Pilot project puts Whitehorse students on city buses

In Whitehorse, more young people are riding city buses this year as part of a pilot project that encourages high school students to take transit.
CBC's Cheryl Kawaja reports from Whitehorse 2:05

More young people are riding city buses in Whitehorse this year as part of a pilot project that encourages high school students to take transit.

The project allows high school students in certain parts of Whitehorse to choose city buses over school buses.

For Grade 11 student Jesse Berezan, it's a quicker commute to school and he likes that he can use his bus pass anytime. 

"I use it to get to work, to do after-school activities, that sort of thing, get home from band or whatever, go to my friends' houses ... Anything, really. It's really convenient."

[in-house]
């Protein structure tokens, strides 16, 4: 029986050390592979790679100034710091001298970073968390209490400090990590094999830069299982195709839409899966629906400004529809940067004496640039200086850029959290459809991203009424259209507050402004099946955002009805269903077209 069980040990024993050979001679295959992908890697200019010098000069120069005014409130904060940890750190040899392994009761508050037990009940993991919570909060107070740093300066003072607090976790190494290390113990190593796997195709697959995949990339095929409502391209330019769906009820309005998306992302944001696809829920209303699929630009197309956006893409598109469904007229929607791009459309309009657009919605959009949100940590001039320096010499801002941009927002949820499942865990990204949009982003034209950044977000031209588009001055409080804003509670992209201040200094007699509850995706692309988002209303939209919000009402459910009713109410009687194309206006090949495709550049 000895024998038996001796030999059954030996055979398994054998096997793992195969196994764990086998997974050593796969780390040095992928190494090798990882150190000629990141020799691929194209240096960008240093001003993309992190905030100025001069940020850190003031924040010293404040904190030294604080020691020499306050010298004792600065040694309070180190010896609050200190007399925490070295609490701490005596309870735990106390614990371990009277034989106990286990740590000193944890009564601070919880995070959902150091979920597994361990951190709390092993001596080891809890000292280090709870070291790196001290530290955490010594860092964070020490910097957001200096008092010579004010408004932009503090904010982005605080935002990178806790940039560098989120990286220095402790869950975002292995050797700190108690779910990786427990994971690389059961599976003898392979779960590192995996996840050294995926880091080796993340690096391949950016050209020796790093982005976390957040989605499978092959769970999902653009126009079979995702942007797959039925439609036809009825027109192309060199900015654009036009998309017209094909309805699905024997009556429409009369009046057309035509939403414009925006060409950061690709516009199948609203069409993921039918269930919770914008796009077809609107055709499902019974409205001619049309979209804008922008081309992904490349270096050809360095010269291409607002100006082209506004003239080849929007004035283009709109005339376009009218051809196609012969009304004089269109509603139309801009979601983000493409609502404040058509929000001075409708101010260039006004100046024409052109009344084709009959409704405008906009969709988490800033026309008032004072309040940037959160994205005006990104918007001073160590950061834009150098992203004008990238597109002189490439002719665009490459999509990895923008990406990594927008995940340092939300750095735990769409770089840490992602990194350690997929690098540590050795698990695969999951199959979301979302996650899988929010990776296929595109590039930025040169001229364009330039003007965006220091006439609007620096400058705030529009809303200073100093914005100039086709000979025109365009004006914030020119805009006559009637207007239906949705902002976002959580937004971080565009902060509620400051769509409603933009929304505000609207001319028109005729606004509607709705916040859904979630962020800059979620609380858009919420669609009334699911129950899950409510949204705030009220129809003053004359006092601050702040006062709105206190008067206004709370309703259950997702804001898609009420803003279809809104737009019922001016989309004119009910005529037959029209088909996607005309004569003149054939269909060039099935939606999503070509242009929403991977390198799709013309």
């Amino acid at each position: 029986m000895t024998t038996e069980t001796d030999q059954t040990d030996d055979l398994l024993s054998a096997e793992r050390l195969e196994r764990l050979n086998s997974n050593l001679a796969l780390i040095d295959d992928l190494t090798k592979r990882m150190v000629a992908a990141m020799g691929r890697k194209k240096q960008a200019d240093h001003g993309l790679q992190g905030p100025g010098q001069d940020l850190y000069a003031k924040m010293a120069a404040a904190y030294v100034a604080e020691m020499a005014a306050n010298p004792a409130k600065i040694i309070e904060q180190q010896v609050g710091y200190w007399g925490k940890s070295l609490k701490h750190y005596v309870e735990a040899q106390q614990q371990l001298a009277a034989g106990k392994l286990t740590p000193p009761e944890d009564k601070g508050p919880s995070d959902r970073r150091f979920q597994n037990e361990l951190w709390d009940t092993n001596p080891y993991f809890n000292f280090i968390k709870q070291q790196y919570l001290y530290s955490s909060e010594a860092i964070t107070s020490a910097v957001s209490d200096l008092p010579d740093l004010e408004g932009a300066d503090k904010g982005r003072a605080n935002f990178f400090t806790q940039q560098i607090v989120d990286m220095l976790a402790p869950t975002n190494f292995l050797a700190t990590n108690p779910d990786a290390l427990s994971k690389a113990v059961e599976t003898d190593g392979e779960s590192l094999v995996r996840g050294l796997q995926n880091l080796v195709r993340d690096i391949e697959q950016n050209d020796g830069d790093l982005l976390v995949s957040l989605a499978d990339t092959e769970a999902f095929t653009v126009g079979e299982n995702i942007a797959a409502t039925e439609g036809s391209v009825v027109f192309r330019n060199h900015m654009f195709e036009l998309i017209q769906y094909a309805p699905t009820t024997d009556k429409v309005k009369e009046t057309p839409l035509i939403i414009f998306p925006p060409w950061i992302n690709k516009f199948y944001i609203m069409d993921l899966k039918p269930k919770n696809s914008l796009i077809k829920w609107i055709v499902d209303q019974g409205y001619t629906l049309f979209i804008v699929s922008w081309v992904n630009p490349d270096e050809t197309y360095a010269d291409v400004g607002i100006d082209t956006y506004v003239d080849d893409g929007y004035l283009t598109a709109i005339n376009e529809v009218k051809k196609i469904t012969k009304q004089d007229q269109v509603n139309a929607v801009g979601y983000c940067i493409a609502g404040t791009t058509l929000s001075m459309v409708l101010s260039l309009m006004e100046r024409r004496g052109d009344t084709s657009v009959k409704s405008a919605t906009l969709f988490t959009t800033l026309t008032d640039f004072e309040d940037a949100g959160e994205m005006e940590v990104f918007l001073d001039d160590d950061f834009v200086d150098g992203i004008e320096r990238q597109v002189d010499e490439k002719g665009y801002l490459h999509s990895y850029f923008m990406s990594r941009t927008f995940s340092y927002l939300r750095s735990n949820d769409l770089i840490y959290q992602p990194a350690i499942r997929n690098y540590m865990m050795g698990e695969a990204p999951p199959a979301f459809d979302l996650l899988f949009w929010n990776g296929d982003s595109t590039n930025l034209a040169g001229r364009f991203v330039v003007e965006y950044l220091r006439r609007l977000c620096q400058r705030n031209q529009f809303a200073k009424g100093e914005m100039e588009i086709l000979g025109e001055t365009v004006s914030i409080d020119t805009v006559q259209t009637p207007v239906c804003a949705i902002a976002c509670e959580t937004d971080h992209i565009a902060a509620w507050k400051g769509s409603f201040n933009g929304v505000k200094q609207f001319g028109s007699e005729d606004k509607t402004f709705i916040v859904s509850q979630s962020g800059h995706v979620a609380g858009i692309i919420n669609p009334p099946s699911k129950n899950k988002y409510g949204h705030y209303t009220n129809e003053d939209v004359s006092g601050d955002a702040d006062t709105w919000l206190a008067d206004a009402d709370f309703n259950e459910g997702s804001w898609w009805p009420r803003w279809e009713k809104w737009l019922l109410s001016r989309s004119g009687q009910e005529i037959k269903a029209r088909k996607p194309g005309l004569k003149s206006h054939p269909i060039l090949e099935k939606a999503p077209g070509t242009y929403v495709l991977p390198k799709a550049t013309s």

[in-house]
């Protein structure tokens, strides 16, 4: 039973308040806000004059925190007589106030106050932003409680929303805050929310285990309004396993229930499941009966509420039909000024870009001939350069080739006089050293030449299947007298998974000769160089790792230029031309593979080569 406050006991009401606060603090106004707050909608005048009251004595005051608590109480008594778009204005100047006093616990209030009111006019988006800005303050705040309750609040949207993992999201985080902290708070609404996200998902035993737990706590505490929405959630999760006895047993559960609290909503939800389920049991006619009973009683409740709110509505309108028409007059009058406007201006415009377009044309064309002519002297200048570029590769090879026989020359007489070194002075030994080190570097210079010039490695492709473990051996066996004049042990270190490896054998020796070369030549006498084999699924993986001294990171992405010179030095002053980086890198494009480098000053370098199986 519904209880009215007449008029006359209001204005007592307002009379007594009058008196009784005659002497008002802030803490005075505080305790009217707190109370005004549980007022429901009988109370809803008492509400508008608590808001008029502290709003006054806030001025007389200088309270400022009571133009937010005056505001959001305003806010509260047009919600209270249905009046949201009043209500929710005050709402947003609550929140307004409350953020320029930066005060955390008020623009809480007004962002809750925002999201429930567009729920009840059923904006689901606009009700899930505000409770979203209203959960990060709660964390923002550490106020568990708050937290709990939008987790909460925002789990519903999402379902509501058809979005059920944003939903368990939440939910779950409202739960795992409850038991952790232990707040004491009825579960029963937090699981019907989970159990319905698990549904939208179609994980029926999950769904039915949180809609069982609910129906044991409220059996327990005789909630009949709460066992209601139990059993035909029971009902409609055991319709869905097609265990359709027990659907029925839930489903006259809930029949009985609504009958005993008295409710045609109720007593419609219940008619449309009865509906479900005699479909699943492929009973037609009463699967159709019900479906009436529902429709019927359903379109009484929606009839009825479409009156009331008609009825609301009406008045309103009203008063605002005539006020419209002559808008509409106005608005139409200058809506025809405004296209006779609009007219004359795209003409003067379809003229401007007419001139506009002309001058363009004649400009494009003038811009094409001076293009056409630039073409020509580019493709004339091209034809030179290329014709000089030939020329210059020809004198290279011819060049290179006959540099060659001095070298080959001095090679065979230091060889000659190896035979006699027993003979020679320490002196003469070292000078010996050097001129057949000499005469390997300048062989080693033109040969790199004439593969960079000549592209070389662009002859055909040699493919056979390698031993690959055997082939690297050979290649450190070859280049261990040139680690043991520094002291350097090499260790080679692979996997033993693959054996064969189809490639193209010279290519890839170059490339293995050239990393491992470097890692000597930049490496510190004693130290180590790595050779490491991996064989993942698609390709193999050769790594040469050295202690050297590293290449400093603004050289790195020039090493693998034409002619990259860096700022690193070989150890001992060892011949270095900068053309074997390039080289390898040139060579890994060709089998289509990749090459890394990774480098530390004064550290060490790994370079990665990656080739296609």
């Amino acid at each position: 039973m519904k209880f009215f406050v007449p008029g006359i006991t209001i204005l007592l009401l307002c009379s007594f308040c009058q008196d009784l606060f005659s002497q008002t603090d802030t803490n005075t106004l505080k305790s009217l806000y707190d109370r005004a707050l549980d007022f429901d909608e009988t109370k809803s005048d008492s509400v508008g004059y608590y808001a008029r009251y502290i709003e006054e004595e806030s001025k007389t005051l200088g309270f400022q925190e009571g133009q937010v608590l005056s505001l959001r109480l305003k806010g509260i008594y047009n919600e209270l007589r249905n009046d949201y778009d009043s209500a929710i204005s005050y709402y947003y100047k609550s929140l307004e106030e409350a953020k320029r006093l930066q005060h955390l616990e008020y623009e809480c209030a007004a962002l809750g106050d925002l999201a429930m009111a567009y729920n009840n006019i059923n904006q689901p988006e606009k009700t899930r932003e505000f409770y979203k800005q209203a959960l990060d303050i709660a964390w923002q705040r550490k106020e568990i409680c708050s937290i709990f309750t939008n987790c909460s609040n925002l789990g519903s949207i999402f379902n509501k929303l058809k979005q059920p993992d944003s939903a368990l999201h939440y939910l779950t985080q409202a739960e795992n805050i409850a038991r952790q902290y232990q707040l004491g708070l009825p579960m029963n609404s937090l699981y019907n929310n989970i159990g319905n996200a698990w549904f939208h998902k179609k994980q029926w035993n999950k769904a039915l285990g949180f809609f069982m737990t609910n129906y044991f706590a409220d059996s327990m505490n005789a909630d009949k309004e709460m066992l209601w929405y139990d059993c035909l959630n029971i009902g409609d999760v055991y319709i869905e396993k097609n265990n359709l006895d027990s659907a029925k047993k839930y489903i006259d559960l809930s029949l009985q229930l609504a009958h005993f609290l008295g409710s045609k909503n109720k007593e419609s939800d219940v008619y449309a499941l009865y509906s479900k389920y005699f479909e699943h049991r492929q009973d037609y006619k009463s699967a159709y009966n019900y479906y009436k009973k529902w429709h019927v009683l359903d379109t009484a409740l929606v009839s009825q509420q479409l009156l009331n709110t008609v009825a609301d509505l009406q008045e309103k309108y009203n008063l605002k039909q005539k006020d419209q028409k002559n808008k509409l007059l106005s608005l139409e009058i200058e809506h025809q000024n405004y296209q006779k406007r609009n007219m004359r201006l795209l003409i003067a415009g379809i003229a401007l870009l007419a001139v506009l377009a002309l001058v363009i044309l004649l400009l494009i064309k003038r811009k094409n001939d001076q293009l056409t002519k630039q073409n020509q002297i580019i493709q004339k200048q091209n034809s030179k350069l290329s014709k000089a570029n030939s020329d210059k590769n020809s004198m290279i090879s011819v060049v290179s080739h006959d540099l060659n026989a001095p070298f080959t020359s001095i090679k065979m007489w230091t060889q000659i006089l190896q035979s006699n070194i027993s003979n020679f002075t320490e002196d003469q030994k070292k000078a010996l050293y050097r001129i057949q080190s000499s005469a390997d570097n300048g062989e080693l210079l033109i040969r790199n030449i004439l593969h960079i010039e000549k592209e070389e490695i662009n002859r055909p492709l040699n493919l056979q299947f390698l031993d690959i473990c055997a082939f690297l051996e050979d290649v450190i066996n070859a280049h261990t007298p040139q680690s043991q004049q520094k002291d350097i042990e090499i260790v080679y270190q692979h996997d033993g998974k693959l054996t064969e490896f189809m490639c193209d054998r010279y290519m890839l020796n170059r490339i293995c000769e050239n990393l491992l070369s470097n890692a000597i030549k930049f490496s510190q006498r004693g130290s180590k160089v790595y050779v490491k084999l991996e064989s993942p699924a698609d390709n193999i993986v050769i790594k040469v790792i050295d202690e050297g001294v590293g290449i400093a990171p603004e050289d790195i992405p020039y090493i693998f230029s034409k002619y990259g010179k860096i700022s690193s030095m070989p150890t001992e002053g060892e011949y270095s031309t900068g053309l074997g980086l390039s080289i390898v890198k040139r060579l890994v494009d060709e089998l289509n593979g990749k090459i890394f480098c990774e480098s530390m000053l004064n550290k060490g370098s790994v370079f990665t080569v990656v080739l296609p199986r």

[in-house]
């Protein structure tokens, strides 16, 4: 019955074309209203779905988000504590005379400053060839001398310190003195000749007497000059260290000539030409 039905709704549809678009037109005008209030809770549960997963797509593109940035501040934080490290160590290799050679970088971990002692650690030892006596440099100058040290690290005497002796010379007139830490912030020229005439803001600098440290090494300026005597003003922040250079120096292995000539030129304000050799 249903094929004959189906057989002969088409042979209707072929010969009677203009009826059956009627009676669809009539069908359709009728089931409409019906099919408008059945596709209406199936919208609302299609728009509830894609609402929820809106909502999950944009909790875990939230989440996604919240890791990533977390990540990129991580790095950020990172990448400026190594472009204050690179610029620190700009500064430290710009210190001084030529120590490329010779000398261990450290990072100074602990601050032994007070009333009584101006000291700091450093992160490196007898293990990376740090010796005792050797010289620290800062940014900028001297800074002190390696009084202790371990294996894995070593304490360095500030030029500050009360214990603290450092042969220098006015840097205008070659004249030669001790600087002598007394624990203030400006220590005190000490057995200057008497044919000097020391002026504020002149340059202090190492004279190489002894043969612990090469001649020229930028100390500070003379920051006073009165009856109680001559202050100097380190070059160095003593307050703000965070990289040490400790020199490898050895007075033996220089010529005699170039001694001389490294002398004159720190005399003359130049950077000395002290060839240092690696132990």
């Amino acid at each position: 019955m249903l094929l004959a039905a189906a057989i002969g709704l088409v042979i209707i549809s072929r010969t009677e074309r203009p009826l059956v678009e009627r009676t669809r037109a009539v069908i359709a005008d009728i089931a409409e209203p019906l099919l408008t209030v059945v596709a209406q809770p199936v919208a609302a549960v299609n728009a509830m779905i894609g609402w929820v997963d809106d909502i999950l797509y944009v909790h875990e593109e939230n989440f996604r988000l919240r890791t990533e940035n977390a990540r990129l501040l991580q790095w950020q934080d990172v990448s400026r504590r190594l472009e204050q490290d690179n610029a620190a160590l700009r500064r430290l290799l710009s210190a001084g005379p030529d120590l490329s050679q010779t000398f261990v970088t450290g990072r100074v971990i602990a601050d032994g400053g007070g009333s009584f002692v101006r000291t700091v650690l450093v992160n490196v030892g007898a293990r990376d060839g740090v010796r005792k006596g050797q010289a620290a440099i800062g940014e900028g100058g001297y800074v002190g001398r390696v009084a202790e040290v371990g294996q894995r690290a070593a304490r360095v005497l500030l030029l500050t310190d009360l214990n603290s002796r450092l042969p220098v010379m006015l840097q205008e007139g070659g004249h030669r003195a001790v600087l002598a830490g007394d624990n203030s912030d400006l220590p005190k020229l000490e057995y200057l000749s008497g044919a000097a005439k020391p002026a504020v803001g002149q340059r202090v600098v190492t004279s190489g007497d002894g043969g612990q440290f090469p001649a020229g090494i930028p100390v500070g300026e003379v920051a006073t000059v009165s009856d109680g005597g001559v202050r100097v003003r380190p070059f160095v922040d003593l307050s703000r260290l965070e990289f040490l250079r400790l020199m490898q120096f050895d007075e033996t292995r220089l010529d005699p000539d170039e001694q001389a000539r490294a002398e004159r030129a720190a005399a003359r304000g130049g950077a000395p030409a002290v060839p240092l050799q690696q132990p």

Transit manager Cheri Malo is pleased with the program and would like to see it expand.

Since two Whitehorse high schools are in Riverdale, an area that sees a lot of morning traffic congestion, she says fewer school buses might ease the bottleneck.

"We'd love to have students on the bus and look at a more sustainable community, so we're not having a yellow bus right behind one of our city buses going to the exact same destination."

The bus passes are free to students. The Department of Education is picking up the tab at about $4,000 a month. 

"At this point we're still running the regular buses, so this is over and above," said Mark Hill with the Department of Education. "In the long run it is unlikely to create cost savings per se, but if it helps kids stay in school, if it makes a better experience for them, if at the same time it has a positive impact in terms of greenhouse gas emissions, then it's well worth doing."

Officials with the Department of Education are considering expanding the program but say they'll need continue working with the city to ensure routes are efficient and there's buy-in from students.

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